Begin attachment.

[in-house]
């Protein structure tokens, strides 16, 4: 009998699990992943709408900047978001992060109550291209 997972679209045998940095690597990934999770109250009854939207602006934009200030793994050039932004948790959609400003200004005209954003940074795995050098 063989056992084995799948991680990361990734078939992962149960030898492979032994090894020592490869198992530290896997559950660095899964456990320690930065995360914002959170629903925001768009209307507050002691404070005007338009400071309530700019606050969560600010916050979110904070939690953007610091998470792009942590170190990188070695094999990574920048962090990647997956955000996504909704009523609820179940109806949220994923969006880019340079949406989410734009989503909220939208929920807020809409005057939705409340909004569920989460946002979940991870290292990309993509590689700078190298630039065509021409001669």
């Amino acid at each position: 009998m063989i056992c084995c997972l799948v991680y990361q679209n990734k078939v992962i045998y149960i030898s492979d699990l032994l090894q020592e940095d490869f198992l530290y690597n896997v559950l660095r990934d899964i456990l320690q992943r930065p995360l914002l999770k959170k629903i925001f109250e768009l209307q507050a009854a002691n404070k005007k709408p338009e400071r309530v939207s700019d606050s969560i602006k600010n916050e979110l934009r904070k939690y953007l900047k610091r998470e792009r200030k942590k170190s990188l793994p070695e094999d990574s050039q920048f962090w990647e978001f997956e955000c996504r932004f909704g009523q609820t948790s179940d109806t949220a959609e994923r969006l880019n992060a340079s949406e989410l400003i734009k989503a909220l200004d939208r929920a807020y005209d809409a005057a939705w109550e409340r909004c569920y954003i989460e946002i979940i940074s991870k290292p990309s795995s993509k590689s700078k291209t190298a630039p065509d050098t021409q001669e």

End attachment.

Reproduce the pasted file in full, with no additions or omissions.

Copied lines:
[in-house]
């Protein structure tokens, strides 16, 4: 009998699990992943709408900047978001992060109550291209 997972679209045998940095690597990934999770109250009854939207602006934009200030793994050039932004948790959609400003200004005209954003940074795995050098 063989056992084995799948991680990361990734078939992962149960030898492979032994090894020592490869198992530290896997559950660095899964456990320690930065995360914002959170629903925001768009209307507050002691404070005007338009400071309530700019606050969560600010916050979110904070939690953007610091998470792009942590170190990188070695094999990574920048962090990647997956955000996504909704009523609820179940109806949220994923969006880019340079949406989410734009989503909220939208929920807020809409005057939705409340909004569920989460946002979940991870290292990309993509590689700078190298630039065509021409001669």
């Amino acid at each position: 009998m063989i056992c084995c997972l799948v991680y990361q679209n990734k078939v992962i045998y149960i030898s492979d699990l032994l090894q020592e940095d490869f198992l530290y690597n896997v559950l660095r990934d899964i456990l320690q992943r930065p995360l914002l999770k959170k629903i925001f109250e768009l209307q507050a009854a002691n404070k005007k709408p338009e400071r309530v939207s700019d606050s969560i602006k600010n916050e979110l934009r904070k939690y953007l900047k610091r998470e792009r200030k942590k170190s990188l793994p070695e094999d990574s050039q920048f962090w990647e978001f997956e955000c996504r932004f909704g009523q609820t948790s179940d109806t949220a959609e994923r969006l880019n992060a340079s949406e989410l400003i734009k989503a909220l200004d939208r929920a807020y005209d809409a005057a939705w109550e409340r909004c569920y954003i989460e946002i979940i940074s991870k290292p990309s795995s993509k590689s700078k291209t190298a630039p065509d050098t021409q001669e």